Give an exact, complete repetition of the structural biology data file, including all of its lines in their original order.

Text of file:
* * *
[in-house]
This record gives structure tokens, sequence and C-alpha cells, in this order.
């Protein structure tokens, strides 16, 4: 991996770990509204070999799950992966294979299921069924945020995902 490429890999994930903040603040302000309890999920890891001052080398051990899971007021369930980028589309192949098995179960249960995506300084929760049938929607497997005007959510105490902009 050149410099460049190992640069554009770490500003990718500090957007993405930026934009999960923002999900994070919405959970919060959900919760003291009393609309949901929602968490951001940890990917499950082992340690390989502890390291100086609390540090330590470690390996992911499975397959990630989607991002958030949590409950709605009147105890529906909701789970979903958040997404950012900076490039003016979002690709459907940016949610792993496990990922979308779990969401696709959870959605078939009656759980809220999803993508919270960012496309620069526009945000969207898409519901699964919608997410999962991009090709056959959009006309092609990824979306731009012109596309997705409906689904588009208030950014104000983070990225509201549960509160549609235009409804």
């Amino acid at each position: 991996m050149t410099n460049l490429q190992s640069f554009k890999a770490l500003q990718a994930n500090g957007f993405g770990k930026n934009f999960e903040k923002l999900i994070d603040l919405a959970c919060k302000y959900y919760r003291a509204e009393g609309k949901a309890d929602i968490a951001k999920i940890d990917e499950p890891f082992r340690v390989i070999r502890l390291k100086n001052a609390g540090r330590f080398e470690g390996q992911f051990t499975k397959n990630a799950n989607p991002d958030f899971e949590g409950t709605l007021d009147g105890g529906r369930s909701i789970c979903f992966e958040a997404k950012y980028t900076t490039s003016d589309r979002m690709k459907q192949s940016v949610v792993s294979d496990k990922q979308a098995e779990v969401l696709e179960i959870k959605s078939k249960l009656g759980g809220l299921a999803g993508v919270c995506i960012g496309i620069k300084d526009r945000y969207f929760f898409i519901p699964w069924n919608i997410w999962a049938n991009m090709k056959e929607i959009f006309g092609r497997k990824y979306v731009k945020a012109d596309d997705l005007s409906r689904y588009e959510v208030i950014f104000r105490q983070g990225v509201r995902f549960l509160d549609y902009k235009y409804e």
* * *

[in-house]
This record gives structure tokens, sequence and C-alpha cells, in this order.
């Protein structure tokens, strides 16, 4: 991996770990509204070999799950992966294979299921069924945020995902 490429890999994930903040603040302000309890999920890891001052080398051990899971007021369930980028589309192949098995179960249960995506300084929760049938929607497997005007959510105490902009 050149410099460049190992640069554009770490500003990718500090957007993405930026934009999960923002999900994070919405959970919060959900919760003291009393609309949901929602968490951001940890990917499950082992340690390989502890390291100086609390540090330590470690390996992911499975397959990630989607991002958030949590409950709605009147105890529906909701789970979903958040997404950012900076490039003016979002690709459907940016949610792993496990990922979308779990969401696709959870959605078939009656759980809220999803993508919270960012496309620069526009945000969207898409519901699964919608997410999962991009090709056959959009006309092609990824979306731009012109596309997705409906689904588009208030950014104000983070990225509201549960509160549609235009409804």
């Amino acid at each position: 991996m050149t410099n460049l490429q190992s640069f554009k890999a770490l500003q990718a994930n500090g957007f993405g770990k930026n934009f999960e903040k923002l999900i994070d603040l919405a959970c919060k302000y959900y919760r003291a509204e009393g609309k949901a309890d929602i968490a951001k999920i940890d990917e499950p890891f082992r340690v390989i070999r502890l390291k100086n001052a609390g540090r330590f080398e470690g390996q992911f051990t499975k397959n990630a799950n989607p991002d958030f899971e949590g409950t709605l007021d009147g105890g529906r369930s909701i789970c979903f992966e958040a997404k950012y980028t900076t490039s003016d589309r979002m690709k459907q192949s940016v949610v792993s294979d496990k990922q979308a098995e779990v969401l696709e179960i959870k959605s078939k249960l009656g759980g809220l299921a999803g993508v919270c995506i960012g496309i620069k300084d526009r945000y969207f929760f898409i519901p699964w069924n919608i997410w999962a049938n991009m090709k056959e929607i959009f006309g092609r497997k990824y979306v731009k945020a012109d596309d997705l005007s409906r689904y588009e959510v208030i950014f104000r105490q983070g990225v509201r995902f549960l509160d549609y902009k235009y409804e």